Being a landlord is hard work. The day-to-day, endless tasks of calling, scheduling and setting reminders for everything from rent to home warranty companies. Once you finally check off the last thing on your to-do list, the month starts all over. It’s hard enough to look after the tenants you currently have, not to mention others. Technology has made being a landlord easier, but not for everyone. Helping the rental market cut down on fraud requires landlords to take a proactive stance.
The rental market is roaring along as many people are staying renters rather than becoming homeowners. According to the U.S. Census Bureau, in 2016, the U.S. homeownership rate dropped to a low not seen since the 1960s, Bloomberg reported (subscription required). At 64.2% today, renting is just the new normal for many. With a high demand for rentals, it’s becoming increasingly difficult to find a new place to live.
In markets where rentals are scarce, tenants often add additional information to their applications, and essays are becoming more common as they try to set themselves apart from the competition. In Austin, Texas, I received an application which included an essay explaining why the adult couple and their three kids would be amazing tenants. And in San Francisco, I’ve learned that many landlords are demanding tenants pay an application fee, full deposit and first month’s rent before even being considered for the rental.
Tenants are feeling pushed to do things outside the typical rental application. In markets like these, landlords need to be extra diligent in helping lower fraud for tenants. Scam artists are taking advantage of the current high demand for rentals and giving the rental market a bad name.
Take Joseph as a prime example of a tenant who has fallen victim to fraud. While looking for a place to live on Craigslist, he found a landlord who had a great two-bedroom townhouse for $1,800 per month. Given that market rent in this area is $2,900, Joseph immediately responded and did just as the landlord requested. He mailed him a cashier’s check of $2,500, which included a deposit and application fee. He then scheduled to see the rental for a day the following week. The landlord never showed.
Tenants and property managers alike should be taking the following steps to keep the rental market free of such fraudulent activity.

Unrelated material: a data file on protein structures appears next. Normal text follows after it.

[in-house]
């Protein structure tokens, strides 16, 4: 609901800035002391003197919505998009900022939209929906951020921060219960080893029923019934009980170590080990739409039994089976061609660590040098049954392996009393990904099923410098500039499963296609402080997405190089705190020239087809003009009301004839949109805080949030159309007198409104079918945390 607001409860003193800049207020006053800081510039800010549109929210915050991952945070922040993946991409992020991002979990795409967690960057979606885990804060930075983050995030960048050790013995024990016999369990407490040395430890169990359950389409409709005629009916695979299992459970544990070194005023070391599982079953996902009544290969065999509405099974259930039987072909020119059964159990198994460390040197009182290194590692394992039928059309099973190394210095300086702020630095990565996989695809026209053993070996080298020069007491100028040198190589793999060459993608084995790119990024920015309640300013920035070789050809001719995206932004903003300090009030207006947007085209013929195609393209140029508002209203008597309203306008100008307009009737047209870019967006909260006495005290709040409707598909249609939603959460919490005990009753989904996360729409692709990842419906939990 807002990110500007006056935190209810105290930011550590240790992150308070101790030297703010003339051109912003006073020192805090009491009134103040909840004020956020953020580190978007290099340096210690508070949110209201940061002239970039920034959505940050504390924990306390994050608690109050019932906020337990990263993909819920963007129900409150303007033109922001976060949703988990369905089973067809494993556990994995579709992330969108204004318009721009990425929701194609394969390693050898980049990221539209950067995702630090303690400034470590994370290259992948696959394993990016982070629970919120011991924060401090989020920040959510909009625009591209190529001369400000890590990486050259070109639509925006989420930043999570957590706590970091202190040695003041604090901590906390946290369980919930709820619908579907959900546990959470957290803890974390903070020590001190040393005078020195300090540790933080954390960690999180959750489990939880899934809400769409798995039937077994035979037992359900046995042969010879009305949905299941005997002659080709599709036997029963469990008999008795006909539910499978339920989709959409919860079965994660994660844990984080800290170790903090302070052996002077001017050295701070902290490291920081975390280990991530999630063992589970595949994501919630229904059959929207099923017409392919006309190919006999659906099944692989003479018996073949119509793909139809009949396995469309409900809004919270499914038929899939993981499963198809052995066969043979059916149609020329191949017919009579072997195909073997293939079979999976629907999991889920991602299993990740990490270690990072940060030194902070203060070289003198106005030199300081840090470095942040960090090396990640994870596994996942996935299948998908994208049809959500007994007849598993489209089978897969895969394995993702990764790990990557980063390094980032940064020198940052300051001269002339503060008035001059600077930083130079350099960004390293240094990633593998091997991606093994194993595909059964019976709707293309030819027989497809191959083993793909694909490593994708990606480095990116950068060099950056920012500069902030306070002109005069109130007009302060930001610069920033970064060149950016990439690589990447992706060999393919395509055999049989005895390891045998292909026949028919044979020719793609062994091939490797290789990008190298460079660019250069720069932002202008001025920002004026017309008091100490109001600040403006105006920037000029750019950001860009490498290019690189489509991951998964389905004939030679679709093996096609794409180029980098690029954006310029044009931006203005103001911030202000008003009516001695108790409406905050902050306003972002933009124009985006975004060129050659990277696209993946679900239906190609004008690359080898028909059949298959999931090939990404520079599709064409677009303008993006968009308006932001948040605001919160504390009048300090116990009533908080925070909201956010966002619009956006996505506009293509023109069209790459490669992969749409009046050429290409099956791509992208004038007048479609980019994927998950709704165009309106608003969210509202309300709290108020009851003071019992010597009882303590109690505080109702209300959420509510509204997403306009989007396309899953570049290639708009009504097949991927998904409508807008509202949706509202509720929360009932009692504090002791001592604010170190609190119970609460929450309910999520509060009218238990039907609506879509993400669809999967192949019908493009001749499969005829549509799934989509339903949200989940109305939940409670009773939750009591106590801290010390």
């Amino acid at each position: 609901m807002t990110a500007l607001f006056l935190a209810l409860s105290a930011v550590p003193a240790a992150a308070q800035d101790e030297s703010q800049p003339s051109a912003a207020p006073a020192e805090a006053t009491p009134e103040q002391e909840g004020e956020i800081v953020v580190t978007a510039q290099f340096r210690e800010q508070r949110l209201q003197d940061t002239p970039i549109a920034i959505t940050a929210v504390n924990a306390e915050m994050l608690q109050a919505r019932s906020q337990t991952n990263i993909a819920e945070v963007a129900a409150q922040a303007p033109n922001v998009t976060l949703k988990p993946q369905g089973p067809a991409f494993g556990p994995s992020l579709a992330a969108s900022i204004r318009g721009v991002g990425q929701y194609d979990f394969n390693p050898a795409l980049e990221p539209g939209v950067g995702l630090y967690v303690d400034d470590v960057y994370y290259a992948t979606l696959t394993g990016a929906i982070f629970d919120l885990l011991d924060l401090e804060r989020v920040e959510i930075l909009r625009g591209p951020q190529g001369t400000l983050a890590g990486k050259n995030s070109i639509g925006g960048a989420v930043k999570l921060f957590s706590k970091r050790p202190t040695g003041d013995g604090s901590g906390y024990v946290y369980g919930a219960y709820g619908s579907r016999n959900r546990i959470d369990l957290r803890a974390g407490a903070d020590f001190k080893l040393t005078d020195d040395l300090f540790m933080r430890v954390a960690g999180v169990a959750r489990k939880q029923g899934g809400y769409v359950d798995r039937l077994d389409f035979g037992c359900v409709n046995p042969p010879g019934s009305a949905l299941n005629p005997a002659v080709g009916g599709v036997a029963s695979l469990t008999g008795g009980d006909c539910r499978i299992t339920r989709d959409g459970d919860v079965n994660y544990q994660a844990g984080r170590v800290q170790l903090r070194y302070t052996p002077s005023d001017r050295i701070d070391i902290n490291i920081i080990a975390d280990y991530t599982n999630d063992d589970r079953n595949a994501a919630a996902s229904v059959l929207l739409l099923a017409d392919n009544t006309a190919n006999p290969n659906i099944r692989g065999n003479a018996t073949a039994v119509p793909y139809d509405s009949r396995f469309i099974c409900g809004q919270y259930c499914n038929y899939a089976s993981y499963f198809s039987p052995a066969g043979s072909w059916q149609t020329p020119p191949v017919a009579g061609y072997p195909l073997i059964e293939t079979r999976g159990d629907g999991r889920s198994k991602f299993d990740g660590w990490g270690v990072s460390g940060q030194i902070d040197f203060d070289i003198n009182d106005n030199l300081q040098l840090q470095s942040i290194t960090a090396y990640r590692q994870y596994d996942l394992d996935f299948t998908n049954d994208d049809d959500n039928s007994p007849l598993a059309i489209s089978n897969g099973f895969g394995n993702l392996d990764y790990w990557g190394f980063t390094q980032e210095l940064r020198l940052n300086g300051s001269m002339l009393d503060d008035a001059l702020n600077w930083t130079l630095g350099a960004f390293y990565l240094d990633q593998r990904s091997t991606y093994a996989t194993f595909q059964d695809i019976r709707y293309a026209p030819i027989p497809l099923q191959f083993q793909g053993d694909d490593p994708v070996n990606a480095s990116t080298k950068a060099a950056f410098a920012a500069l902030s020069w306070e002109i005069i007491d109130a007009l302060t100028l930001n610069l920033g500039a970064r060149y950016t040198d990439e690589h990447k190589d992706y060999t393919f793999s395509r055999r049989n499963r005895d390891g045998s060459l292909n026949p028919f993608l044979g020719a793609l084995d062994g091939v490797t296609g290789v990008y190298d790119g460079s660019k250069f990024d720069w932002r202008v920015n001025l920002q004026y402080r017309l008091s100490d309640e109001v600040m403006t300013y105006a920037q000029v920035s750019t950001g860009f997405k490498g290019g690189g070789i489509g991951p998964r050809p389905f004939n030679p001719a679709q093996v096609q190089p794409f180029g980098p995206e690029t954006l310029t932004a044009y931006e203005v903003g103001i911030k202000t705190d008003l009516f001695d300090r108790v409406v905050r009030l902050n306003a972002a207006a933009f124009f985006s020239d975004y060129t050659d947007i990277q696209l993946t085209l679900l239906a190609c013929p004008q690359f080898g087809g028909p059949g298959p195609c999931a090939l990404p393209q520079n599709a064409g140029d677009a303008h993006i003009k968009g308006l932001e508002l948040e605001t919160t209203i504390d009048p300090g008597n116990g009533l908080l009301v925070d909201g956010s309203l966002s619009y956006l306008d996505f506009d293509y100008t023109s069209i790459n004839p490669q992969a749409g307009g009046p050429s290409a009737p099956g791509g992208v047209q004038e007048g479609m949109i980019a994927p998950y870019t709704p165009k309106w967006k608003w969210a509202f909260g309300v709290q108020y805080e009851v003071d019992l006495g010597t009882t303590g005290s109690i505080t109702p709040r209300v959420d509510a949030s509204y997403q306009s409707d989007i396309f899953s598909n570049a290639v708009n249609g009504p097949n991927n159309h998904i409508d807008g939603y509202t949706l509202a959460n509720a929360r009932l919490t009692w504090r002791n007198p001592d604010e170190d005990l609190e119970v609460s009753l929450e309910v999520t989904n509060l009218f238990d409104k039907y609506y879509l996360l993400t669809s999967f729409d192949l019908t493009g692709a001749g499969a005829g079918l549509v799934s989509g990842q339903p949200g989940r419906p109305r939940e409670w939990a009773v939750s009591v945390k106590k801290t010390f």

Today’s landlords and property managers live in a technological world. If you are not doing all that you can to verify yourself as an honest owner and property manager, then shame on you. Every listing site now allows you to verify yourself, which helps tenants know they are not getting scammed. Take the time to prove you are you and that you have the authority to rent the home that’s listed.
Tenants who are looking for listings need to be more diligent and look for such verifications so they aren’t being taken advantage of and preyed upon.
Protect Your Information
Anyone in property management knows that a person’s information is very important, so they should never ask you to provide information like your Social Security number over the phone or in person. It should always be with a rental application via a reputable service. They also won’t ask for cashier’s checks mailed to them in advance, for gift cards purchased with a photo sent to them, or for cash-only deposits.
Money isn’t the only thing scammers are after, so be careful with your rental application information. Don’t ever fill out a paper application or send information in an open email. Property managers and landlords can utilize encrypted online application and background services, which work to protect such sensitive information. Look at the website browser name to ensure it is with one of those reputable companies.
Is It Too Good To Be True?
If it seems too good to be true, then it probably is. Finding amazing rentals at under-market rates is most likely fraud. Do your part and report the fraud to the company where you found the listing.
Landlords and property managers who are not proactive in helping tenants apply to honest listings are creating a way for fraud and theft to survive in the rental industry. We all need to do our part in cutting down on listing and application fraud.
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